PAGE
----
Remington Arms Company was slammed with a lawsuit last week over a Model 700 rifle that inexplicably fired, striking its owners in the leg.
The lawsuit, filed in a New York federal court last month, alleges that Remington knowingly failed to communicate to consumers the dangers of its Walker Fire Control, a trigger design that has been the subject of countless lawsuits and settlements.
The case centers on Heribierto Masionave, a hunter out of New York, who was on a hunting trip in the wee hours in mid-November 2013 when he slung his Model 700 over his shoulder. The gun fired, with nothing engaging the trigger, and a round struck Masionave in the right lower leg.
He limped carefully back to his truck, parked nearby, and drove to the base camp he and two other hunters had established. His buddies found him and immediately took him to O’Conner Hospital in Delhi, New York.
Three years later, Masionave claims the incident has had a significant impact on his quality of life and his earnings. The lawsuit seeks damages in excess of $1 million.
Remington recalled Model 700 rifles, in addition to several others, featuring the Walker Fire Control. Rifles equipped with that series of triggers were found to randomly discharge after jarring or bumping or after movement of the bolt.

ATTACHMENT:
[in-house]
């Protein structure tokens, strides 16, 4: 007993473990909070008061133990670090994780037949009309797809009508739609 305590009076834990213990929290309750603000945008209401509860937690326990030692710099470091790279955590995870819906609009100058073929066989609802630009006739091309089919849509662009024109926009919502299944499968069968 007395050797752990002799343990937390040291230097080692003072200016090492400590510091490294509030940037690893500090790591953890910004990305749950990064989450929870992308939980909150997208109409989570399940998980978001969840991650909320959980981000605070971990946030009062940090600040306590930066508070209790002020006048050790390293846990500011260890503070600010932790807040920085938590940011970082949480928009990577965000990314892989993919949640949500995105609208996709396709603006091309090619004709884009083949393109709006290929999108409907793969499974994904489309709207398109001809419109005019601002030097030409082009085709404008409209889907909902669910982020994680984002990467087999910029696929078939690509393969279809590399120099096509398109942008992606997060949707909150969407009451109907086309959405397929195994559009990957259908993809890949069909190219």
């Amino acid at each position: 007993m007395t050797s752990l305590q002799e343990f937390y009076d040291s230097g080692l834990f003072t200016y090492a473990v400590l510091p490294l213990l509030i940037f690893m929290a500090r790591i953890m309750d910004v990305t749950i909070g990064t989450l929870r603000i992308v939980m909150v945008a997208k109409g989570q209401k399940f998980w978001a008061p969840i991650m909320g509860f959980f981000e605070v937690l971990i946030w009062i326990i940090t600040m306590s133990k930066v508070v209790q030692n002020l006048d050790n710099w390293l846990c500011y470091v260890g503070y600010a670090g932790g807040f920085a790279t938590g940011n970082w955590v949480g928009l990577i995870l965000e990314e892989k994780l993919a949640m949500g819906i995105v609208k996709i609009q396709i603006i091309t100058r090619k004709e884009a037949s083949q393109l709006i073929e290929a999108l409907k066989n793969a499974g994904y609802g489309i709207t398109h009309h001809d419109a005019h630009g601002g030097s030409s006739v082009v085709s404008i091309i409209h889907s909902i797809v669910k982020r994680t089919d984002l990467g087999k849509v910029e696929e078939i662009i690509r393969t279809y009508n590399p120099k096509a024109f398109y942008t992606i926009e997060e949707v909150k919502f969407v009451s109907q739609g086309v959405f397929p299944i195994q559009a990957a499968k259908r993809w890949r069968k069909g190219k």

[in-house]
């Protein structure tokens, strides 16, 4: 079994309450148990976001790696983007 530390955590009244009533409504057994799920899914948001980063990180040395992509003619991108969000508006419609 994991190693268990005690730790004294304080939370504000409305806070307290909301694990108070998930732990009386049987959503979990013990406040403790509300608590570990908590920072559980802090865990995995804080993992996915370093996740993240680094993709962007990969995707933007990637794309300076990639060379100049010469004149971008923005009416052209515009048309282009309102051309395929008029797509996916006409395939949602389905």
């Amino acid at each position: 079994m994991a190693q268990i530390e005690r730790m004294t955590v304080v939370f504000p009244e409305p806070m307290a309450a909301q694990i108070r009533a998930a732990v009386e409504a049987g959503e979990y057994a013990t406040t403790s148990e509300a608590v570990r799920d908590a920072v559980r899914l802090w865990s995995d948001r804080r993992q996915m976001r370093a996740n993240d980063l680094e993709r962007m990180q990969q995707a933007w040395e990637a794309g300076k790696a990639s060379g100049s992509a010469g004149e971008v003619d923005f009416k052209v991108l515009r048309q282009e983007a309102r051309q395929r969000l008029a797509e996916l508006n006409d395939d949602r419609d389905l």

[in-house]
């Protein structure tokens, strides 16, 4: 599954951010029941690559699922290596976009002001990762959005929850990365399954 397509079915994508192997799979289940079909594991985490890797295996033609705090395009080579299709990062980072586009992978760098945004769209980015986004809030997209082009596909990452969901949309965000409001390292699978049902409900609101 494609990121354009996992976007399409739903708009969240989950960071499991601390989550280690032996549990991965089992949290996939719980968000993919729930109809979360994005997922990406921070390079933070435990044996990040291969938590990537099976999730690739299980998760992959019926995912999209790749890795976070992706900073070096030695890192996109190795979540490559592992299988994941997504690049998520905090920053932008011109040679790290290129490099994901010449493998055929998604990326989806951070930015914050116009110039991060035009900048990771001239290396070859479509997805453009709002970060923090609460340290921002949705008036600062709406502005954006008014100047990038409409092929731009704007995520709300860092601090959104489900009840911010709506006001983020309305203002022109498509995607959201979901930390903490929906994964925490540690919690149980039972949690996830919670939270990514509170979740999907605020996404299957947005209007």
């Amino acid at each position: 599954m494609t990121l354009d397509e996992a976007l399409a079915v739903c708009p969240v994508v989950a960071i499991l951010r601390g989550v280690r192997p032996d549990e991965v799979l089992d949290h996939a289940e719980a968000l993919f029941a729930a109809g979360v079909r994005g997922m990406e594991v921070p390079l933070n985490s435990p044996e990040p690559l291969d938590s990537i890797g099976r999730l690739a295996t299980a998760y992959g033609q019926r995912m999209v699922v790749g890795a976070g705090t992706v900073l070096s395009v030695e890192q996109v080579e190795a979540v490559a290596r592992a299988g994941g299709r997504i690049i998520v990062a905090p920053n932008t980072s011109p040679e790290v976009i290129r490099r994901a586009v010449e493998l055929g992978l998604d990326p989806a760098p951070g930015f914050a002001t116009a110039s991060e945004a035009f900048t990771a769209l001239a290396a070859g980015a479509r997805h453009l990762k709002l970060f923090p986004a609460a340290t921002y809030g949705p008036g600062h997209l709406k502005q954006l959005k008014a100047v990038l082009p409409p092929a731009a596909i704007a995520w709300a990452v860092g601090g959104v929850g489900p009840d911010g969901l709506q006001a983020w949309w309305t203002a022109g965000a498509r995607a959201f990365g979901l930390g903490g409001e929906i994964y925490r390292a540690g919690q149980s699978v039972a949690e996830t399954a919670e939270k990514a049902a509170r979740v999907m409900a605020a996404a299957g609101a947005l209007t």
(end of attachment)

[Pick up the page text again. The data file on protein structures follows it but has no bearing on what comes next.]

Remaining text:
Though Remington issued a recall, Masionave’s lawsuit alleges that the company did little to notify customers of the defect.
“Neither Plaintiff nor the general public recognized the risks associated with the Remington Model 700 because Remington failed to warn of the defects in the rifle,” the lawsuit says. “Defendant Remington owed a duty to Plaintiff to adequately warn of the defect of the Remington Model 700 rifle prior to the sale of the product to Plaintiff, and thereafter.”
Masionave isn’t the first to call attention to Remington’s lack of transparency with consumers. CNBC, in a 2010 report, alleged Remington knew the Walker trigger was unsafe for years but actively sought to keep that information secret, going so far as to blame customers.
“Remington has always maintained that every accident was the result of user errors such as poor maintenance or improper gun handling, and claimed no expert from inside or outside of the company has ever been able to duplicate the problem on an unaltered gun,” CNBC commented.
After multiple lawsuits began rolling in, Remington was eventually forced to face the music. Though the company continues to deny any wrong-doing in regards to the Walker trigger, the North Carolina based firearms maker does allow owners of Walker trigger equipped rifles to turn over their long guns to be retrofitted with a new trigger series.
Consumers who own a Model 700 and think their rifle may fall into the recall may contact Remington to determine eligibility.